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#926003 - 07/27/05 01:46 PM Re: Gritting my teeth!
Ancient Upright Offline
Full Member

Registered: 06/06/05
Posts: 384
I have agree with Candyman. :rolleyes:

If her mom wants her to have piano lessons, teach her piano. Just because she doesn't learn as fast as other kids doesn't mean that the day won't come when it just clicks in her mind, and she starts to make progress.
_________________________
Remember, I'm pullin for you, we're all in this together
-From a TV Show

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#926004 - 07/27/05 03:36 PM Re: Gritting my teeth!
Jamie D. Offline
Full Member

Registered: 06/08/05
Posts: 102
Loc: Louisville, Ky
Sotwo2 people who don't want to be there is acceptable? Taking someones money and getting nowhere is acceptable? Oh, sorry nowhere now-at present. Some day something might happen.
Meanwhile may as well turn away possible students who might not be a waste of time because your schedule is too full trying to help everyone who wants to(or whose parents want them to)learn.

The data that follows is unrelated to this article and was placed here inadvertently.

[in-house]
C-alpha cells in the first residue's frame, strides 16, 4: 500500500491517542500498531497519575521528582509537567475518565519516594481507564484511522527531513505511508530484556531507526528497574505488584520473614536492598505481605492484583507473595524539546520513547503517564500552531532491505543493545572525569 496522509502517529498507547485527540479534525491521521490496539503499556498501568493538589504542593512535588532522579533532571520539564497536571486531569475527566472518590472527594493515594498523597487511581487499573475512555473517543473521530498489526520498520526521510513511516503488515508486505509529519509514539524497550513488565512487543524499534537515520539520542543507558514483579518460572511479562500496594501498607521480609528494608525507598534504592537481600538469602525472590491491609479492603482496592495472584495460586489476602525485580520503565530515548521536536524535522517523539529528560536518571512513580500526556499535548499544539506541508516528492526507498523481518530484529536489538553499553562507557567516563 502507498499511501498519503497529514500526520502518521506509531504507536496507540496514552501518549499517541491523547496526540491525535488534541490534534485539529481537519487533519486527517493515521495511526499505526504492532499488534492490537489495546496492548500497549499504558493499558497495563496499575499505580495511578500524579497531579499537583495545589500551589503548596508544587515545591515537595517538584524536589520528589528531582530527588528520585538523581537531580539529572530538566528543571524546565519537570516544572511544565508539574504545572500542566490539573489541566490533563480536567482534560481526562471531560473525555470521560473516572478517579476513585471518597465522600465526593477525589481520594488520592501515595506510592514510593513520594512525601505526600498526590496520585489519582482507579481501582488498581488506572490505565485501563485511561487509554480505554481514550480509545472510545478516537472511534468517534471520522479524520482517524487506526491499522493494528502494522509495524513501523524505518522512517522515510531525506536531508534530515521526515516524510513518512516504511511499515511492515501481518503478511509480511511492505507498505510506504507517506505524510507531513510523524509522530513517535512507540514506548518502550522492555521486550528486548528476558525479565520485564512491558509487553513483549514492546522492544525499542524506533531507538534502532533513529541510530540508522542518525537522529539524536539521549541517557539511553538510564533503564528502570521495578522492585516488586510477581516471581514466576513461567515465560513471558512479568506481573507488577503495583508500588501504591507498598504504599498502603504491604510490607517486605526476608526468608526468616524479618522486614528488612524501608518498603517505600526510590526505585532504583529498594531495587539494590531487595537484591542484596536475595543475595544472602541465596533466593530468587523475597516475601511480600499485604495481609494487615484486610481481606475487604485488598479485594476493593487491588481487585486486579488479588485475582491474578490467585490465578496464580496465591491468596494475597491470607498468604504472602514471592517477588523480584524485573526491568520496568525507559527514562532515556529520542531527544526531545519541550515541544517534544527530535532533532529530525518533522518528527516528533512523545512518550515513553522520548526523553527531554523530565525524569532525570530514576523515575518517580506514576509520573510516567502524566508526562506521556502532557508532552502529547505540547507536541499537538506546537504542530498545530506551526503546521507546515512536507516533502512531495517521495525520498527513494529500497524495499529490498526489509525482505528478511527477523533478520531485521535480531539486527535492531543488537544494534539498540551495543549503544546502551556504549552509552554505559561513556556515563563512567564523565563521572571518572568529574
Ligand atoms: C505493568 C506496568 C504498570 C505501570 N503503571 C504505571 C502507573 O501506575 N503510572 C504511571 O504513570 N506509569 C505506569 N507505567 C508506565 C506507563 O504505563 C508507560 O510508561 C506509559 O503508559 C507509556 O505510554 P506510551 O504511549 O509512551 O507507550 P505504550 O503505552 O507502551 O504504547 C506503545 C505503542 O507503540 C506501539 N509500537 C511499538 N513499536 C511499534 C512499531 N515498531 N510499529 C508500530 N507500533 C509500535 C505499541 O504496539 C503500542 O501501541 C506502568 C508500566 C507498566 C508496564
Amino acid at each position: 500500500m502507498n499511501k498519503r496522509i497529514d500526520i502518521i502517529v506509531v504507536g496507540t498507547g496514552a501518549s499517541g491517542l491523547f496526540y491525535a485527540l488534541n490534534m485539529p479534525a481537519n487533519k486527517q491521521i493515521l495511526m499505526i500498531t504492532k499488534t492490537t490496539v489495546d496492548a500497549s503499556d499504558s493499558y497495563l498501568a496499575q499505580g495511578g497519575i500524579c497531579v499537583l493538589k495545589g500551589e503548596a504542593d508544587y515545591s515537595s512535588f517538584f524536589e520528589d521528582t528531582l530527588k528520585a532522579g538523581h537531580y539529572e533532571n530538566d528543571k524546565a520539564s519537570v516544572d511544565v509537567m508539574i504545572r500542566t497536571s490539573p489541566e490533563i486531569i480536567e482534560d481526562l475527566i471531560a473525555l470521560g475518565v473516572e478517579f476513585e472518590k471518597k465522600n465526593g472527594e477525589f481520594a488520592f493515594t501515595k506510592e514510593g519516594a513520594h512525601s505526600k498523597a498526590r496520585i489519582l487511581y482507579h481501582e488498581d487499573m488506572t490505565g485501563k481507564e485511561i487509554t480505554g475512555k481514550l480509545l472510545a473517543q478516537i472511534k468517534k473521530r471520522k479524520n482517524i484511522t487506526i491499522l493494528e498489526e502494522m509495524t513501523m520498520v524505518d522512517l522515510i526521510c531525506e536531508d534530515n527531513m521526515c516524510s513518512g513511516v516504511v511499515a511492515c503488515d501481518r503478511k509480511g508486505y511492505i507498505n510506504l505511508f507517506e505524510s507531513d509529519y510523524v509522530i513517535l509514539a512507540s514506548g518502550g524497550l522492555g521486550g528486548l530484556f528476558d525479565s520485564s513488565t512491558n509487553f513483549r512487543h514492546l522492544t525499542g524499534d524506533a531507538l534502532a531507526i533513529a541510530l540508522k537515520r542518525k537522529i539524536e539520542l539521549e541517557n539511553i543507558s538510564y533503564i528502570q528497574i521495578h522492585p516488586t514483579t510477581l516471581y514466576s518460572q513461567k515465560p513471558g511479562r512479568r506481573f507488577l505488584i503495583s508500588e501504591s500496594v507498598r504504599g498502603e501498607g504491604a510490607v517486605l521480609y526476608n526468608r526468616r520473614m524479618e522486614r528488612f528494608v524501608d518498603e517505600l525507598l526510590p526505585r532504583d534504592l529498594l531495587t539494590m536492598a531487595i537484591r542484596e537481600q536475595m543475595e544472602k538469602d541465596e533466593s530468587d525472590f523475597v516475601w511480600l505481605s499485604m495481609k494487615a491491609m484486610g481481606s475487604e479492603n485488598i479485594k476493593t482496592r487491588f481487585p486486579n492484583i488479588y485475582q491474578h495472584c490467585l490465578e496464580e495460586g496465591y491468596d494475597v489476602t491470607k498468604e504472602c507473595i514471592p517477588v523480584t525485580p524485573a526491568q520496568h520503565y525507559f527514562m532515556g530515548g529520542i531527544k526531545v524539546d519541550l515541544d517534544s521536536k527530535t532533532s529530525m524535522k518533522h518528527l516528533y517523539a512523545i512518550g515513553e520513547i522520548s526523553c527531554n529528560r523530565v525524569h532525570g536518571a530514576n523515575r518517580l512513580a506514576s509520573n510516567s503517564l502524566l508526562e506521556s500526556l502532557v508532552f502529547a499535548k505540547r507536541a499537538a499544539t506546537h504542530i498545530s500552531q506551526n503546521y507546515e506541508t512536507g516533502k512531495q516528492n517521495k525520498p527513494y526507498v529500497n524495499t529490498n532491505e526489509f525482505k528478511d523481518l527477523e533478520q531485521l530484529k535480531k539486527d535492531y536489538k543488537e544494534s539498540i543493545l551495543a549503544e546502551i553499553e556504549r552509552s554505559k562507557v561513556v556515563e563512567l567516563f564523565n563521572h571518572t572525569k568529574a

I am not saying after the first lesson you are a little dissapointed with them get rid of the student, but realistically there comes a time when weeks and months have gone by and you are still where you were a very long time ago.

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#926005 - 07/27/05 03:37 PM Re: Gritting my teeth!
Jamie D. Offline
Full Member

Registered: 06/08/05
Posts: 102
Loc: Louisville, Ky
So two people who don't want to be there is acceptable? Taking someones money and getting nowhere is acceptable? Oh, sorry nowhere now-at present. Some day something might happen.
Meanwhile may as well turn away possible students who might not be a waste of time because your schedule is too full trying to help everyone who wants to(or whose parents want them to)learn.
I am not saying after the first lesson you are a little dissapointed with them get rid of the student, but realistically there comes a time when weeks and months have gone by and you are still where you were a very long time ago.

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#926006 - 07/27/05 03:38 PM Re: Gritting my teeth!
Jamie D. Offline
Full Member

Registered: 06/08/05
Posts: 102
Loc: Louisville, Ky
My lovely wireless internet connection is about to get K.O.'d by yours truly.
Sorry about double-posting.

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#926007 - 07/27/05 03:48 PM Re: Gritting my teeth!
Ancient Upright Offline